Scientists discover why Black women are more likely to die of breast cancer

New research has revealed significant molecular differences between the breast cells of white and Black women that help explain why Black women are much more likely to die of breast cancer.

The findings, published on February 8 in the journal Therapeutic Advances in Medical Oncology, suggest that changing current diagnosis and treatment strategies could help address the disparity – and improve mortality rates for Black women.

Studies show that while Black women are less likely to develop breast cancer than white women, they are far more likely to be diagnosed at a late stage and to die from the disease.

Scientists at Sanford Burnham Prebys found there were significant differences between white and Black women in the way DNA repair genes are expressed, both in healthy breast tissue and in cancerous tumors.

These molecular differences also corresponded with changes in how quickly cancer cells in the breast can grow.

‘What we’re seeing here is a tangible molecular difference in how these cells repair damaged DNA – a critical factor in the development of cancer – which affects how cells grow and reproduce in tumors,’ says Svasti Haricharan, Ph.D. and assistant professor at Sanford Burnham Prebys.

‘The way each human being responds to cancer treatment is influenced by so many internal and external factors that are unique to each of us.

‘The scientific community has to confront this and invest time and money into understanding it, because everybody deserves care that is tailored to their molecular makeup as closely as possible.’

What did the study find?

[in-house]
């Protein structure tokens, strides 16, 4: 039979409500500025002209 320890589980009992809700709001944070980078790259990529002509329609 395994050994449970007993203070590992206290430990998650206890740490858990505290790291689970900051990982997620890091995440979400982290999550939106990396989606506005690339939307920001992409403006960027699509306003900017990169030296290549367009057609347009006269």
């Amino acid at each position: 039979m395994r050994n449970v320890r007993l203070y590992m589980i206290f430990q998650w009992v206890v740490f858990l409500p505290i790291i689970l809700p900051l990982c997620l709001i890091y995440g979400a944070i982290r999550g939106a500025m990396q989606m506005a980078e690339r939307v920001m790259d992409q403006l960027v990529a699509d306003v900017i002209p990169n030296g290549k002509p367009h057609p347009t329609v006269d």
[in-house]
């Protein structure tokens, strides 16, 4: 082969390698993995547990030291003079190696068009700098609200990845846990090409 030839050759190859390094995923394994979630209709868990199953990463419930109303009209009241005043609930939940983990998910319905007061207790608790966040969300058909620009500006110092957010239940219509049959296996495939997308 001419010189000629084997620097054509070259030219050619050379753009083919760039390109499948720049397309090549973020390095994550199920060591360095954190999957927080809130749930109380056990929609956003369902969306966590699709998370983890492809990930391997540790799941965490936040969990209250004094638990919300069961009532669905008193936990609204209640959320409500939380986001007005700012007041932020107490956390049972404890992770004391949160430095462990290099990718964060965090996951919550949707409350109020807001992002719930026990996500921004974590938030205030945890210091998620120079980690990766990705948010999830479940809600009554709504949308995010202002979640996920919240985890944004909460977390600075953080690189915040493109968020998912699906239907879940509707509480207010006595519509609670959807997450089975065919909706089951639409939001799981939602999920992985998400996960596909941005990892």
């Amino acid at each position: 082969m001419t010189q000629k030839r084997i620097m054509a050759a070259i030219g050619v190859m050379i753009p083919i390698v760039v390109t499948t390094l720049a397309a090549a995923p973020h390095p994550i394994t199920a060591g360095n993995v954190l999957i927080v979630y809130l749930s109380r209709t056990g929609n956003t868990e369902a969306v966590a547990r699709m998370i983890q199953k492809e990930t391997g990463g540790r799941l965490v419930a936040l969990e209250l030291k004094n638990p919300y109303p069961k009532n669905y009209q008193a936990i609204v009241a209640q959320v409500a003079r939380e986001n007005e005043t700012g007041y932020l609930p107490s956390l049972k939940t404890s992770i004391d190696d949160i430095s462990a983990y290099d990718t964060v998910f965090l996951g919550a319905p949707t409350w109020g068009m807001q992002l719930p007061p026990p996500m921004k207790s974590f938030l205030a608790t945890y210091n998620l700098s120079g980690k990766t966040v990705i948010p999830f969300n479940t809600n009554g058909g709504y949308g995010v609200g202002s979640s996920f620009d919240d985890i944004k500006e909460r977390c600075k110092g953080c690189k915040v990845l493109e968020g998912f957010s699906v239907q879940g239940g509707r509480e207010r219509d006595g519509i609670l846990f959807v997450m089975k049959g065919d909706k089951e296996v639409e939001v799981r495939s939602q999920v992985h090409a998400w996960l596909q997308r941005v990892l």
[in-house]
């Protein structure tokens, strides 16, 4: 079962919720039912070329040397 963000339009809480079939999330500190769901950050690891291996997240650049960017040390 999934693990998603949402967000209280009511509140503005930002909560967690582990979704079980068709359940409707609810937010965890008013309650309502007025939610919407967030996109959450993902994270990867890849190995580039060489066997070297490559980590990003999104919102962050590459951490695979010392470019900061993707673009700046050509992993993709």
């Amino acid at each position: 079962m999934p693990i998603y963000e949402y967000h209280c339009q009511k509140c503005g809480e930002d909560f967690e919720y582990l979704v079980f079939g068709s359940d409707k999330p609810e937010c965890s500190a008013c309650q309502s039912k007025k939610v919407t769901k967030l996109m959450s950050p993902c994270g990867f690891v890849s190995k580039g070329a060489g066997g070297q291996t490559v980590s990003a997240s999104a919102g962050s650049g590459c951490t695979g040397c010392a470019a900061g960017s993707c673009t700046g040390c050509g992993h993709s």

Put simply, researchers found that Black women’s cells repair DNA differently to white women’s cells – which means they will respond differently to certain cancer treatments.

DNA repair is a fundamental part of normal cell function, regulating processes throughout the cell and helping them recover from errors that occur naturally during DNA replication, or in response to external factors like stress.

Unlike healthy cells, cancer cells often acquire genetic changes that make it impossible for them to repair DNA, which can then make these cells resistant to treatment.

‘We have already seen how defects in DNA repair lead to treatment resistance in breast cancer. But until now, there weren’t studies to measure the degree to which this differs in Black versus white women or what’s driving that difference,’ Svasti says.

To fill this gap, Svasti and her team looked at both healthy and tumour tissue from 185 Black women and compared these to samples from white women.

They found that eight genes powering DNA repair are expressed differently in Black women.

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